41,552 Pages

## What is the Grand Exchange Market Watch?Edit

The Grand Exchange Market Watch is a project set up to monitor and record the prices and other information on items on the Grand Exchange.

## Who created this project?Edit

This project was thought up and originally coded by Robert Horning. Many other people over the years since it was created have been involved in "tweaking" the organization of this project and have contributed a huge amount of information to make everything work and to keep the information up to date.

## How do I update prices?Edit

Usually, users do not need to manually update the Grand Exchange Market Watch as bots keep it up to date. However, the bots require several hours before all prices can be updated.

If you require updated prices urgently, we provide an option of manually updating individual price data. On top of each Exchange page, there is a button called "Update price". Clicking the button will update the price automatically. Note that if you are new to our wiki and cannot see the Update button, continue editing for a few days until you become an autoconfirmed user.

A complete list of items needing price updates can be found in Category:Needs price update. If you are still confused, use our test price updater.

### List of botsEdit

Below is the list of bots currently involved in the project (as of February 2013):

## What is an index?Edit

An index is a method of measuring the value of a section of the market. It is computed from the prices of selected items. In a price-weighted index such as the Dow Jones Industrial Average (DJIA), the price of each component item is the only consideration when determining the value of the index. Items may be removed or added to indices over time, but the index will remain "neutral" when that happens, following the method that the Wall Street Journal uses when the DJIA is adjusted (see below).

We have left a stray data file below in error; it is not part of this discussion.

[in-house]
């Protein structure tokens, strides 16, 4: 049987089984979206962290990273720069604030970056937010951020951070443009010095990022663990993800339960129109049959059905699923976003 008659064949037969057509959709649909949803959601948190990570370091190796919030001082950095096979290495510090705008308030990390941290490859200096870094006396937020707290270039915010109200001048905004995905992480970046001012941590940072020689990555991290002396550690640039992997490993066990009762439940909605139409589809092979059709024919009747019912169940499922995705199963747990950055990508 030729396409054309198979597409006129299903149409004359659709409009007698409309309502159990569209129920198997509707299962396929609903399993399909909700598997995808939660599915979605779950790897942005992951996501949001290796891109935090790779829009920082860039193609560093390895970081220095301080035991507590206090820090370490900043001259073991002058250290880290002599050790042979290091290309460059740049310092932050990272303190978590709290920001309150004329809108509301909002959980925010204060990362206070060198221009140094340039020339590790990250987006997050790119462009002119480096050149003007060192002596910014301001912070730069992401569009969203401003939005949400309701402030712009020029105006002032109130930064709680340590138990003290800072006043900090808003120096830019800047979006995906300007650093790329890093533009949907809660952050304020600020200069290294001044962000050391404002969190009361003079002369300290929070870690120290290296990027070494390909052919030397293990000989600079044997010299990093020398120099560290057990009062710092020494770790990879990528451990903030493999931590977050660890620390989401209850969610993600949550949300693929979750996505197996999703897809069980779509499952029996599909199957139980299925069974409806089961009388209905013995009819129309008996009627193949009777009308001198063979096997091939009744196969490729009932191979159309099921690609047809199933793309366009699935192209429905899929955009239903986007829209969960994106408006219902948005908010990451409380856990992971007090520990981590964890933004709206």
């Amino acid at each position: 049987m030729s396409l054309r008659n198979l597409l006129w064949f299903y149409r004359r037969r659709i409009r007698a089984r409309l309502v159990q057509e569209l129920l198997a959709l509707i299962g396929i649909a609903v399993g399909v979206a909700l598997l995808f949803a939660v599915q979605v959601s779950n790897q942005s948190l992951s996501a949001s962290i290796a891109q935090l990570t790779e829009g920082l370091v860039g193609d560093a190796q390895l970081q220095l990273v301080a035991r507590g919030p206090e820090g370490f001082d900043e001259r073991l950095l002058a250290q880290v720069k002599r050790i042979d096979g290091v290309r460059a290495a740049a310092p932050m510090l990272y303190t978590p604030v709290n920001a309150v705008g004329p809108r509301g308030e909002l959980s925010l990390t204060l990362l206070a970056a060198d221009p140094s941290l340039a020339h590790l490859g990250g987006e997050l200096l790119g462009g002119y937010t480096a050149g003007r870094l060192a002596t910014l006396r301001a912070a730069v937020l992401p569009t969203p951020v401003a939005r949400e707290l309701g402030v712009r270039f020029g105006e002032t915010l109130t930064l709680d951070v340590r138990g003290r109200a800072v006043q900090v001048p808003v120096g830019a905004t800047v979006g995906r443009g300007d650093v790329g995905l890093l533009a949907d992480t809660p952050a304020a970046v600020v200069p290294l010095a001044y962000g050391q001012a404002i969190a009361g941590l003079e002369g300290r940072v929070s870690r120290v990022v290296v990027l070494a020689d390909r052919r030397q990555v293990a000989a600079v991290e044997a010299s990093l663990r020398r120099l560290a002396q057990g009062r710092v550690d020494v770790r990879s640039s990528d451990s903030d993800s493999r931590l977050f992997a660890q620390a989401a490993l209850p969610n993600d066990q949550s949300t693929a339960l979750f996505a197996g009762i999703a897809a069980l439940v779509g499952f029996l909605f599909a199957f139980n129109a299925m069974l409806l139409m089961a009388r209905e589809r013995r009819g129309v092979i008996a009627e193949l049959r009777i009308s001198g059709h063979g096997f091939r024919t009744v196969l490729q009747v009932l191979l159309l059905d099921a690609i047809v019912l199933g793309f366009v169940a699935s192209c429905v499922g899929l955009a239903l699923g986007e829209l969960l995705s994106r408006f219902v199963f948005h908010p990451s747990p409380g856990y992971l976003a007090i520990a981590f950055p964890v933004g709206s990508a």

The Common Trade Index (CTI) is one of the indices calculated from the Grand Exchange Market Watch. The CTI shows the health of the RuneScape economy in general. The CTI is worked out using a list of items which are traded very often. There are also other indices such as the Discontinued Rare, Rune, Log, Food, Metal, Herb and Indices, all of which show the health of that aspect of the RuneScape economy and work in the same way as the Common Trade Index.

The Common Trade Index is displayed as 2 numbers. The first is the index number. This shows the comparative prices of all the items on the list compared to their price on the base date. A value above 100 means that in general the prices have risen and consequently that the RuneScape economy is doing quite well, while a value below 100 means that overall prices have dropped.

Next to that number is index change number accompanied by an arrow, either red or green. This shows whether the index has gone up or down since it was last calculated, a negative number and a red arrow indicate that the index has dropped as prices have generally fallen, while a positive number shows that the prices have generally risen.

### List of indicesEdit

Index Current Change Base date Last adjustment date Number of items Index divisor
Common Trade Index 117.60  -0.43 9 December 2007 12 February 2012 27 23.9535
Discontinued Rare Index 4,191.38  -0.35 31 December 2008 30 December 2014 24 15.6373
Rune Index 416.99  -1.52 15 December 2007 30 August 2014 21 21.2740
Log Index 463.77  +1.53 19 December 2007 8 November 2013 11 10.3117
Food Index 320.99  -1.21 12 January 2008 20 May 2015 15 8.7619
Metal Index 123.18  -0.35 10 December 2007 17 17.0000
Herb Index 143.24  +0.97 9 June 2009 6 November 2011 34 33.2409

## How is an index calculated?Edit

The index is calculated by summing the sum of price ratios (current price of items divided by their prices on the base date), multiplying by 100, and dividing with the "index divisor".

\begin{align} \text{index} & = \sum_{i=1}^{n} \left ( \frac{p_i}{q_i} \right ) \times \frac{100}{{div}_{\text{index}}} \\ & = \left ( \frac{p_1}{q_1} + \frac{p_2}{q_2} + \dots + \frac{p_n}{q_n} \right ) \times \frac{100}{{div}_{\text{index}}} \end{align}